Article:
In THE CHAMBER, Sam Cayhill , played by Gene Hackman, is an unrepentant racist, wasting away the final years of his life on a Mississippi prison’s death row. Cayhill has been convicted of killing the children of a Jewish lawyer, 16-years-ago. Now, the ominous specter of the gas chamber is looming, as appeal after appeal has been rejected in the courts. Adam Hall, played by Chris O’Donnell, enters to save Cahill’s life. The young attorney also happens to be Sam’s grandson and has a profound personal stake in saving the old man’s life since Adam’s father committed suicide some years ago because he could not bear the family shame. Adam is undaunted and pursues any leads which could keep the old man away from certain execution with dogged determination.
This John Gresham movie makes a strong case for the family. Hall’s deeper motivation is to somehow put his broken family back together again. Once again, morality is filtered through the usual Hollywood lens where the death penalty is cruel punishment and suicide is a noble way to deal with guilt. Overstated, lacking in technical perfection, tainted by political correctness, violence and obscenities, THE CHAMBER, nevertheless, contains some gripping and disturbing commentary which addresses some serious issues affecting our society today.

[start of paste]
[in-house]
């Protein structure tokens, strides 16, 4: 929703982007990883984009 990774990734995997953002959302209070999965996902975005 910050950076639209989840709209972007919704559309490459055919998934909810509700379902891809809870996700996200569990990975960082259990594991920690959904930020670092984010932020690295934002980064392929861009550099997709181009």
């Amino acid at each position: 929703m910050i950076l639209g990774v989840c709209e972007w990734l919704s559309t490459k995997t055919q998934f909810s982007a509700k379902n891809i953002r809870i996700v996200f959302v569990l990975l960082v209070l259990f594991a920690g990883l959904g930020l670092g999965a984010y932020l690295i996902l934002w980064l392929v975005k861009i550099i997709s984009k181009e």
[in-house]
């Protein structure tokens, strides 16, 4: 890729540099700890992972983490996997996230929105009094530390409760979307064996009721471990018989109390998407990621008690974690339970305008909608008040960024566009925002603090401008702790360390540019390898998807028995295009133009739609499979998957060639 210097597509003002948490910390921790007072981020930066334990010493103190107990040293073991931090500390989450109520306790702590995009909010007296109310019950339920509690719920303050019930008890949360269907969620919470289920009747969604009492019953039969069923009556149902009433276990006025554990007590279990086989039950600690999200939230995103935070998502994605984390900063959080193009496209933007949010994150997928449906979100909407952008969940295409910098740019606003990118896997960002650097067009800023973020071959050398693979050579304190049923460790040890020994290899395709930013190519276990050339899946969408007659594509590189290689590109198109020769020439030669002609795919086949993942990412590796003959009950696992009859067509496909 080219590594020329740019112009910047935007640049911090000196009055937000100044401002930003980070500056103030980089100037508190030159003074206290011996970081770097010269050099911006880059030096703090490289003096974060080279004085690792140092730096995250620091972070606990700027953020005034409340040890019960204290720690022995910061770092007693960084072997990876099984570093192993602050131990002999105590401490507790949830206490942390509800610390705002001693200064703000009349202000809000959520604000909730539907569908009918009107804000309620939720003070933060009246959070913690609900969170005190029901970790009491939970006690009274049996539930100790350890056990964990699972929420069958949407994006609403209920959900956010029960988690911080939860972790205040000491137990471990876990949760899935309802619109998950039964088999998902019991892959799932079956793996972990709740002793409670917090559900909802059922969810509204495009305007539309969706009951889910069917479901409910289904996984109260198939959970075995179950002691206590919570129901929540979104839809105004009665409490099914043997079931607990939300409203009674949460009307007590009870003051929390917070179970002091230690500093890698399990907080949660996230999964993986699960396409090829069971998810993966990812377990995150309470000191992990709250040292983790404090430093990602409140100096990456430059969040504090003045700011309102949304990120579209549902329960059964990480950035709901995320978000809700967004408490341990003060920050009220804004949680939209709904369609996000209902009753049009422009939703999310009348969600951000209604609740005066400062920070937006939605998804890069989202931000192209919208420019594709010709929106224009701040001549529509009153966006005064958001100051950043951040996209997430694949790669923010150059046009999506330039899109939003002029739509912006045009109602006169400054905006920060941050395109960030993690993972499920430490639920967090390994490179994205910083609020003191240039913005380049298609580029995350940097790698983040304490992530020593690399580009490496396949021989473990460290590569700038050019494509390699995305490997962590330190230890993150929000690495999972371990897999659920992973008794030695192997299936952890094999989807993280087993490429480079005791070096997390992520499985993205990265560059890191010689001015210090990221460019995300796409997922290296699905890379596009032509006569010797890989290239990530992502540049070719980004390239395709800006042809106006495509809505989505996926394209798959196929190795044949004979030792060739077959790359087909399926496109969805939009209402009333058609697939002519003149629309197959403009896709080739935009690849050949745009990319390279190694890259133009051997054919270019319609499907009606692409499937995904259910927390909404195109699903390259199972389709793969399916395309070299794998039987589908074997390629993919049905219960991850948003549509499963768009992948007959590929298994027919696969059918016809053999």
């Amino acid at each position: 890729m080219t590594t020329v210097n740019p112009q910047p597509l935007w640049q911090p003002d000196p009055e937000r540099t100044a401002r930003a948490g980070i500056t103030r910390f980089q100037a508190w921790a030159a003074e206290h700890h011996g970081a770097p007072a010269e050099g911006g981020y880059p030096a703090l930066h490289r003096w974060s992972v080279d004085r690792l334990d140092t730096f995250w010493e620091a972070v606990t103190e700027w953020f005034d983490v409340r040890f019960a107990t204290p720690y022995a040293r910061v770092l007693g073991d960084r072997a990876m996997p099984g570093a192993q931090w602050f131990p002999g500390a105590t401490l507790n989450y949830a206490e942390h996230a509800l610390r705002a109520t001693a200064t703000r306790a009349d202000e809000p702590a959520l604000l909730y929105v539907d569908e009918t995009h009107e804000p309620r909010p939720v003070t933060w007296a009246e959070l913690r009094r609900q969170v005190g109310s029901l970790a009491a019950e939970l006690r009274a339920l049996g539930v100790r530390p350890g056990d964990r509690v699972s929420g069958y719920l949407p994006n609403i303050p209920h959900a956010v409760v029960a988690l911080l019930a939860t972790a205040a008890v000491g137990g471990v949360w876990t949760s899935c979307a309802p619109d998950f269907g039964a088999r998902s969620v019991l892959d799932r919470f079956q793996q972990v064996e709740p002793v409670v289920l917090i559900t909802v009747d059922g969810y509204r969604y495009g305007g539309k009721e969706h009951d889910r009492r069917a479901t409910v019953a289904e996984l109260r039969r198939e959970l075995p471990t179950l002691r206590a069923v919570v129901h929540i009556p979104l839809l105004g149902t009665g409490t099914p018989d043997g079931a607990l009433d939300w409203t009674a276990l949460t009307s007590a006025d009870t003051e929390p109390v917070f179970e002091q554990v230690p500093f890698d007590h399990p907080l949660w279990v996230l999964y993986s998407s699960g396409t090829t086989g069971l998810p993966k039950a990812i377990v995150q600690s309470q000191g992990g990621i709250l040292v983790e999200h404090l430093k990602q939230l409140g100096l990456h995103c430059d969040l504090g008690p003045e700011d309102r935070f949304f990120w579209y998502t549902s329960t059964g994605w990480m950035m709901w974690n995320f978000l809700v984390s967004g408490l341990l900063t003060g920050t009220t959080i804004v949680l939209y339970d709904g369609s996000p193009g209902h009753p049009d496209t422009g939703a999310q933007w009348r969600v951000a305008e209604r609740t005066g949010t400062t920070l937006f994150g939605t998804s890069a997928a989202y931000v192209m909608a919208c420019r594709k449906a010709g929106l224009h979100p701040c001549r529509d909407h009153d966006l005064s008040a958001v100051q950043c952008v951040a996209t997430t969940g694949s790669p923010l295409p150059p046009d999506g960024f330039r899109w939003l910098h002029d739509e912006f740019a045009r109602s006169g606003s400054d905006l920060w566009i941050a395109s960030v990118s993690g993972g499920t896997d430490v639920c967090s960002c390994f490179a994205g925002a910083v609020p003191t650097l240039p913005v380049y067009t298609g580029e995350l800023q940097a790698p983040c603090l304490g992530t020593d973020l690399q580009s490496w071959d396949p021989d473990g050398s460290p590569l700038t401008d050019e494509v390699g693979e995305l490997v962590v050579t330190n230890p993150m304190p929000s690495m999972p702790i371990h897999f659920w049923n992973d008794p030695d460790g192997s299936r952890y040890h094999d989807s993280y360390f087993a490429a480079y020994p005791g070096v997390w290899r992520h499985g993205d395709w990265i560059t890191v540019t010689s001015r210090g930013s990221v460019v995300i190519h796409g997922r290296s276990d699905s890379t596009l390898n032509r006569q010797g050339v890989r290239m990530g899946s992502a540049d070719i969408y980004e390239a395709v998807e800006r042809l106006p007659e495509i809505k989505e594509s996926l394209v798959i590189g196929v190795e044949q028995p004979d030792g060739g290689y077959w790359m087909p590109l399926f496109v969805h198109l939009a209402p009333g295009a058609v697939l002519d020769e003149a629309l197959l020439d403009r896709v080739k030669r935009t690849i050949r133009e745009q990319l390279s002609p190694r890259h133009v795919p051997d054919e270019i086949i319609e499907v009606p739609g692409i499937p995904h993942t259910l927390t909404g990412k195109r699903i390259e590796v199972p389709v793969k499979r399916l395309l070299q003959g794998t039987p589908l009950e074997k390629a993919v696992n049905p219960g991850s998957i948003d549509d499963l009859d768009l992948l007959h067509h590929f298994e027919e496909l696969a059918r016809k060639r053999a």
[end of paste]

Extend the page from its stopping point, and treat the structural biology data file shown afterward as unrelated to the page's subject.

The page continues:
(C, Ab, LLL, VV, A, D, M) Mild Christian worldview with anti-Christian elements of Klansman distorting Scripture for evil; 43 obscenities & 7 profanities; moderate violence including implied suicide, bombing building, implied hanging, threats with guns, shootings deaths, & brief image of gas chamber killing man; no sex; no nudity; alcohol use; smoking; and, lying